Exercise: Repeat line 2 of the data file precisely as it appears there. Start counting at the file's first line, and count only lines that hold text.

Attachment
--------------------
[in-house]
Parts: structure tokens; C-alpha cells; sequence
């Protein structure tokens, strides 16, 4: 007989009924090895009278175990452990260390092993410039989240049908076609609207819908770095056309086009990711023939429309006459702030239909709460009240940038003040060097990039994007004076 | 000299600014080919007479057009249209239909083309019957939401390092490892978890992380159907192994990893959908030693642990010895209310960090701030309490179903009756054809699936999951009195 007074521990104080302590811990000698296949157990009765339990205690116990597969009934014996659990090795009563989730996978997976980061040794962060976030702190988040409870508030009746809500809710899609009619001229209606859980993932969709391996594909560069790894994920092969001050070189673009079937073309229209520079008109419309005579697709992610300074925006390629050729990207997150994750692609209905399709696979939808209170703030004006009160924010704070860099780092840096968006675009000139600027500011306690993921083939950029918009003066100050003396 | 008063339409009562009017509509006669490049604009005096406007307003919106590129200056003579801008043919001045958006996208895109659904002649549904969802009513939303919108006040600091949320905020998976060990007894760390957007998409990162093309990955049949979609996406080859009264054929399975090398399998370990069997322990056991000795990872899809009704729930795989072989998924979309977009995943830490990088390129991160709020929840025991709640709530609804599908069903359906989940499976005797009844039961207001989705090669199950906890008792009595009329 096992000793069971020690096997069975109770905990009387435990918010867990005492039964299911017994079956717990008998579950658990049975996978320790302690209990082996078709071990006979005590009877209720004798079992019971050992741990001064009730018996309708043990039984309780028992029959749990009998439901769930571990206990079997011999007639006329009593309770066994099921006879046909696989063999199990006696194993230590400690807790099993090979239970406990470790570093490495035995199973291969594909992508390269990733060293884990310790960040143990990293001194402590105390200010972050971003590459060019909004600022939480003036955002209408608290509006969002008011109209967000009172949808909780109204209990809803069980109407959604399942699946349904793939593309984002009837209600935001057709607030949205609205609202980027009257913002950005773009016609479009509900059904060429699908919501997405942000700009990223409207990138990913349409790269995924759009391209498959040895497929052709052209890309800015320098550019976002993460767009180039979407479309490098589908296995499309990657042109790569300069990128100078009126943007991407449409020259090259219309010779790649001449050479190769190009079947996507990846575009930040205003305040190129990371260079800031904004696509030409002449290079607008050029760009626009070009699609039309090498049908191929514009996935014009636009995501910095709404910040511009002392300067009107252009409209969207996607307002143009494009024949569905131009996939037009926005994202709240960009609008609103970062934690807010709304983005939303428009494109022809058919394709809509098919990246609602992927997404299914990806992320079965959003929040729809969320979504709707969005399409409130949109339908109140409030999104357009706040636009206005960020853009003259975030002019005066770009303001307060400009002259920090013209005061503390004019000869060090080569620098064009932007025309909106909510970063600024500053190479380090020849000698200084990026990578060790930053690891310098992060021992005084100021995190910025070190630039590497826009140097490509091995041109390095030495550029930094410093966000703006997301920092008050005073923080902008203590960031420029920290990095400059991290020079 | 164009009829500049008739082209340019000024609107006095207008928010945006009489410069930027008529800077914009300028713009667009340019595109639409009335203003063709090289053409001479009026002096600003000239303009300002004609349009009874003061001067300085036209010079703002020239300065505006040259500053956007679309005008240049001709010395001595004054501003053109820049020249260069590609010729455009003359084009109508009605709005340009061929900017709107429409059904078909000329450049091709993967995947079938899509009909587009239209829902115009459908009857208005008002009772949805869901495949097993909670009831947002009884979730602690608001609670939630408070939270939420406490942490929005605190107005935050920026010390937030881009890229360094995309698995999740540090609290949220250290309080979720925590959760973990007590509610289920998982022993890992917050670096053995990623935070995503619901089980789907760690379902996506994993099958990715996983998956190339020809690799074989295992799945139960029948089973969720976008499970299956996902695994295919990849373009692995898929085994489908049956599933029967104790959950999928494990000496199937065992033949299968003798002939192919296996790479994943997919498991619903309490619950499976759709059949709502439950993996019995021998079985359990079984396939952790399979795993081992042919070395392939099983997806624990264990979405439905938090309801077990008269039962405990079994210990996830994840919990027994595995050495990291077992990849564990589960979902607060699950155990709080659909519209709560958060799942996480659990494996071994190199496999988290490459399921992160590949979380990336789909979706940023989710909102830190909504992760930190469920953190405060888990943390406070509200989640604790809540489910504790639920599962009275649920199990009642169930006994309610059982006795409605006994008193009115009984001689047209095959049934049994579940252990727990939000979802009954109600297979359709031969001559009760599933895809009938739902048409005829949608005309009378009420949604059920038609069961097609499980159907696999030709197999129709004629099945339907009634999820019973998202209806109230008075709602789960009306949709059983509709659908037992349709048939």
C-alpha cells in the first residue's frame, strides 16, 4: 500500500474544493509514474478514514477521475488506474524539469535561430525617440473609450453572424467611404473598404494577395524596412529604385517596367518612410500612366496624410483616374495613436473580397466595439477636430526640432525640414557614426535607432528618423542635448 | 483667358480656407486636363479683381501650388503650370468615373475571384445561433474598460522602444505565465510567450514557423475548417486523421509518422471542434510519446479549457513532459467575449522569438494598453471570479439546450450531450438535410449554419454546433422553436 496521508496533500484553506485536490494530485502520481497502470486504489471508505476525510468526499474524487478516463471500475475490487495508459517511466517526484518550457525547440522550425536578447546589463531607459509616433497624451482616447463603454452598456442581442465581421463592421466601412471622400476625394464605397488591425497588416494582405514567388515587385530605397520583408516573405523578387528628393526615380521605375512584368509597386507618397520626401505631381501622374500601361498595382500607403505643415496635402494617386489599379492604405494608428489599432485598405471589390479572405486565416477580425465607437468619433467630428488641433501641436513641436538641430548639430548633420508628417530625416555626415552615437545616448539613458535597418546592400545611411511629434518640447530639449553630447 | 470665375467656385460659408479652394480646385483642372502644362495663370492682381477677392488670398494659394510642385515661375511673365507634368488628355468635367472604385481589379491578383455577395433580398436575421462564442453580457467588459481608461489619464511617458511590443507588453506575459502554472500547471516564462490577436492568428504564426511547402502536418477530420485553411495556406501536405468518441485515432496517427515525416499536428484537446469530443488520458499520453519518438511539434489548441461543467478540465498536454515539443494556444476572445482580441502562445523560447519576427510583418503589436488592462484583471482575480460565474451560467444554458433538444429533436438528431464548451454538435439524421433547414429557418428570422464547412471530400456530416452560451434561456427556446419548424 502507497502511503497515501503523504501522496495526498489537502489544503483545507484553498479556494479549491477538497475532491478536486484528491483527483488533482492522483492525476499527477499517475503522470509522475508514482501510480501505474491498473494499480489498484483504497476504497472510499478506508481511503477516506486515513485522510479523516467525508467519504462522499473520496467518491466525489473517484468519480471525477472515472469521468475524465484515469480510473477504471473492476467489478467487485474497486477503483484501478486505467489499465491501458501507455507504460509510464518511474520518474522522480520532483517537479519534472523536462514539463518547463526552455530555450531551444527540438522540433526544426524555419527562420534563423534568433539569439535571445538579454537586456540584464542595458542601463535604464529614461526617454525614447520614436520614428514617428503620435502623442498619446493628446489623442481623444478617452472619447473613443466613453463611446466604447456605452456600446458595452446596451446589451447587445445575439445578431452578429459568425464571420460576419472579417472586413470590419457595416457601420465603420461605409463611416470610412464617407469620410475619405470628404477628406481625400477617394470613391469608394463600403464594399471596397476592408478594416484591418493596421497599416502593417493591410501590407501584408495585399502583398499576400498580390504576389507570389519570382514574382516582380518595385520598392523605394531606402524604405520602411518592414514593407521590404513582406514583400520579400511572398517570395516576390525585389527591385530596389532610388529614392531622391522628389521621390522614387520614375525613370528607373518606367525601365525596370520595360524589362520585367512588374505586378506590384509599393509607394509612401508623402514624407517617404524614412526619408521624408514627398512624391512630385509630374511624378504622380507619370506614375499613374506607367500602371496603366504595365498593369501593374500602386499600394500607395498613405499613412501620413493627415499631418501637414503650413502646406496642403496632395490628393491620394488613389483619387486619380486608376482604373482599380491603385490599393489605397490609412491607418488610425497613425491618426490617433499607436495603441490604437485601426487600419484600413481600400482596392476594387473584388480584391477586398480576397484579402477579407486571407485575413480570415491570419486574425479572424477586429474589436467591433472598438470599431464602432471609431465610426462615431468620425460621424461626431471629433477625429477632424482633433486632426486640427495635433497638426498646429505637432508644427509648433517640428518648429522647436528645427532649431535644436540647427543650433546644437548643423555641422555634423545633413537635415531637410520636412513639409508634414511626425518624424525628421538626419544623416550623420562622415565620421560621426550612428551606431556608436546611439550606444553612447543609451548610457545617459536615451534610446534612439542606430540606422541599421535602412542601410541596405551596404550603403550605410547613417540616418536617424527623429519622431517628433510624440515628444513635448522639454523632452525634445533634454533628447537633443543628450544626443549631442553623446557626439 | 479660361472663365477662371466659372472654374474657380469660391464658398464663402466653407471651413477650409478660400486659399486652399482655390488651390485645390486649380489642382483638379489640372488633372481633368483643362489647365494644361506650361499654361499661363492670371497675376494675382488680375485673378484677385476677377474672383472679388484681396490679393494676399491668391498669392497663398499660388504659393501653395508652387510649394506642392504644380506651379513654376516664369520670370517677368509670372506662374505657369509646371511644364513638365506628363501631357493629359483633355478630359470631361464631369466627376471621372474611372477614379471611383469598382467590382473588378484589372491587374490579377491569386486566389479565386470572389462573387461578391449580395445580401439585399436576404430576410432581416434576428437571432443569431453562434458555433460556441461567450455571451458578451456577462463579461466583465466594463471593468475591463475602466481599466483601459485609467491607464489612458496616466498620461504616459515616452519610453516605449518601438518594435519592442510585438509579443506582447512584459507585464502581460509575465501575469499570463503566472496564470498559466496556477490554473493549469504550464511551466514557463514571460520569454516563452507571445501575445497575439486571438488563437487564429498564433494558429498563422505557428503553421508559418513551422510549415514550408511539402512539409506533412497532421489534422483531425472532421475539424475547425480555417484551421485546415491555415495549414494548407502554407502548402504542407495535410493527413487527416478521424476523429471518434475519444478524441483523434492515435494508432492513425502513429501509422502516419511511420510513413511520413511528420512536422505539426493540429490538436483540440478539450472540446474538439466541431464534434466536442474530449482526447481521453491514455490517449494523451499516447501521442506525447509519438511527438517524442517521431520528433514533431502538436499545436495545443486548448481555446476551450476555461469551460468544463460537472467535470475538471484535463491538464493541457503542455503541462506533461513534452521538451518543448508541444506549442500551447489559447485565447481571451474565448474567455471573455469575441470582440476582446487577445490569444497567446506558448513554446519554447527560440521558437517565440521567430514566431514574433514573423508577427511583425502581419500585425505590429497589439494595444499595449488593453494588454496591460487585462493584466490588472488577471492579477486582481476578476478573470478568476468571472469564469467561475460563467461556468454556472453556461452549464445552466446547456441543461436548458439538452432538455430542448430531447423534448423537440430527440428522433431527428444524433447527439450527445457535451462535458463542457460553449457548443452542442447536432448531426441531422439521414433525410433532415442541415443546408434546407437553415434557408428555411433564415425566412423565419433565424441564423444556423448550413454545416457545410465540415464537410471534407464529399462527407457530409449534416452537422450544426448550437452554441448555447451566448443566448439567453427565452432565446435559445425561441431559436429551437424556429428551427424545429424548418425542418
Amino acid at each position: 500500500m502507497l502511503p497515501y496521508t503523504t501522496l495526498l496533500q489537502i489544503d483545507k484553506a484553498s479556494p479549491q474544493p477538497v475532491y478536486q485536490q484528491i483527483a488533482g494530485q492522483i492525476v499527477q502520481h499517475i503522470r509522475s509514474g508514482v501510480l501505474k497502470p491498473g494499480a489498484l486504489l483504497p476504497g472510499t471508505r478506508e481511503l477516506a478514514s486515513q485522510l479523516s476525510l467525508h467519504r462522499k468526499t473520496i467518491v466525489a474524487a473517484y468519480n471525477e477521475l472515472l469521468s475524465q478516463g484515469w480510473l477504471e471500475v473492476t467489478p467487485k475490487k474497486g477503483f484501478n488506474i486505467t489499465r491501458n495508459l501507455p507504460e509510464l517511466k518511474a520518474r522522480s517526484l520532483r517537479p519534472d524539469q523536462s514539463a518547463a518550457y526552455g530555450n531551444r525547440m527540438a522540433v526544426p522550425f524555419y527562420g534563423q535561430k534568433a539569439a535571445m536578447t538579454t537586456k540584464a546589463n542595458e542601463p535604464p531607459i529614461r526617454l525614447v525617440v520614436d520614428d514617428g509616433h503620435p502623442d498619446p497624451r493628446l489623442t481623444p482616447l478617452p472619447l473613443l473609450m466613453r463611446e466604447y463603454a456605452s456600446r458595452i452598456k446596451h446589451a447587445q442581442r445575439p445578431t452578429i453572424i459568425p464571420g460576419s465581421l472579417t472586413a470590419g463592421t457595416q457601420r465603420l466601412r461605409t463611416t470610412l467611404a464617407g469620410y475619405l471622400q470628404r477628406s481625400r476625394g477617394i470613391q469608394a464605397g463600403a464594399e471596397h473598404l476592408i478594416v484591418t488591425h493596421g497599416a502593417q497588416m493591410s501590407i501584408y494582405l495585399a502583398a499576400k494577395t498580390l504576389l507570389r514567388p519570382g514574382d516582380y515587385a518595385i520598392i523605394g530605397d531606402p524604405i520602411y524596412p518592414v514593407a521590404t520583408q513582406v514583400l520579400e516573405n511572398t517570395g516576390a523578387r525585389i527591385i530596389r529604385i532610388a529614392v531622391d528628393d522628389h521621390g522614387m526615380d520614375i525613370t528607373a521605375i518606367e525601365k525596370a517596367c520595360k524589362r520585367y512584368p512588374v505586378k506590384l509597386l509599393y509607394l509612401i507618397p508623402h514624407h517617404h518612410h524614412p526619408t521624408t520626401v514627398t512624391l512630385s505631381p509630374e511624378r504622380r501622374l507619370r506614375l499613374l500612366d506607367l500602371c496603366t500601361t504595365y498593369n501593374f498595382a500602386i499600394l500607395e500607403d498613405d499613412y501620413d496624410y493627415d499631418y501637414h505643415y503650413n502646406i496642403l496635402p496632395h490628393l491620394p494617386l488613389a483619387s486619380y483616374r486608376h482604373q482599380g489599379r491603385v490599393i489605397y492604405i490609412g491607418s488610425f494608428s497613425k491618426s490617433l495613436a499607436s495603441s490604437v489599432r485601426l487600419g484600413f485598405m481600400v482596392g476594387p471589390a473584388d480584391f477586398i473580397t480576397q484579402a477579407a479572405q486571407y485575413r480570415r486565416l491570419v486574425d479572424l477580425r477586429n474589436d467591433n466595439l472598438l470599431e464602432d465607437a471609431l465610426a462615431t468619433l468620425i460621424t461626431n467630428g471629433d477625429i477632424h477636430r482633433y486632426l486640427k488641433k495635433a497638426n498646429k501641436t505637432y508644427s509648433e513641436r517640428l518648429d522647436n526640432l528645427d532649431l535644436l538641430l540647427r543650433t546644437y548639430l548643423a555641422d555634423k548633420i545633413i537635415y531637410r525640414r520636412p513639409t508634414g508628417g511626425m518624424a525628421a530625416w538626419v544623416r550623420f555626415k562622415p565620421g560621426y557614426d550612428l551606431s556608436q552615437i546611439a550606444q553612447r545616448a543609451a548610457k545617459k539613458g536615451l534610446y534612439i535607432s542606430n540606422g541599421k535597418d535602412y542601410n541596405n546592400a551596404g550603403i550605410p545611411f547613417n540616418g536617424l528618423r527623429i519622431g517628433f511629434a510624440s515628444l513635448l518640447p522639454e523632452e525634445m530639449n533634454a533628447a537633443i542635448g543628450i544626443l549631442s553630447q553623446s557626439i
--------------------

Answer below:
Parts: structure tokens; C-alpha cells; sequence